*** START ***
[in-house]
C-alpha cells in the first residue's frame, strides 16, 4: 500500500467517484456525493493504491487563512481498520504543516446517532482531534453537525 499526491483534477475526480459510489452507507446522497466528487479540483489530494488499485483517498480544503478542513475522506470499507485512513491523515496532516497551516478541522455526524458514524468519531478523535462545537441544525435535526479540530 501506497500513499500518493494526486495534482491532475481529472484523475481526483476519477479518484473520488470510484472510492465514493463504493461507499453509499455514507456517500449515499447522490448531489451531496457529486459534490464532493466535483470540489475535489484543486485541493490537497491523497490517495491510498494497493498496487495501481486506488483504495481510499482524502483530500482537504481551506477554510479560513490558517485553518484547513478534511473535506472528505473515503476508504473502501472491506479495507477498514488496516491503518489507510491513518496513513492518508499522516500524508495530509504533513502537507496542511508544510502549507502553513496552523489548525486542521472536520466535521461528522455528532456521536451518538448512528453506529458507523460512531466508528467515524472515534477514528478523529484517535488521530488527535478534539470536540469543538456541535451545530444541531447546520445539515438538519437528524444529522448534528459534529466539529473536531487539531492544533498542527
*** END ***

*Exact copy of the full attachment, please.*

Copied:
[in-house]
C-alpha cells in the first residue's frame, strides 16, 4: 500500500467517484456525493493504491487563512481498520504543516446517532482531534453537525 499526491483534477475526480459510489452507507446522497466528487479540483489530494488499485483517498480544503478542513475522506470499507485512513491523515496532516497551516478541522455526524458514524468519531478523535462545537441544525435535526479540530 501506497500513499500518493494526486495534482491532475481529472484523475481526483476519477479518484473520488470510484472510492465514493463504493461507499453509499455514507456517500449515499447522490448531489451531496457529486459534490464532493466535483470540489475535489484543486485541493490537497491523497490517495491510498494497493498496487495501481486506488483504495481510499482524502483530500482537504481551506477554510479560513490558517485553518484547513478534511473535506472528505473515503476508504473502501472491506479495507477498514488496516491503518489507510491513518496513513492518508499522516500524508495530509504533513502537507496542511508544510502549507502553513496552523489548525486542521472536520466535521461528522455528532456521536451518538448512528453506529458507523460512531466508528467515524472515534477514528478523529484517535488521530488527535478534539470536540469543538456541535451545530444541531447546520445539515438538519437528524444529522448534528459534529466539529473536531487539531492544533498542527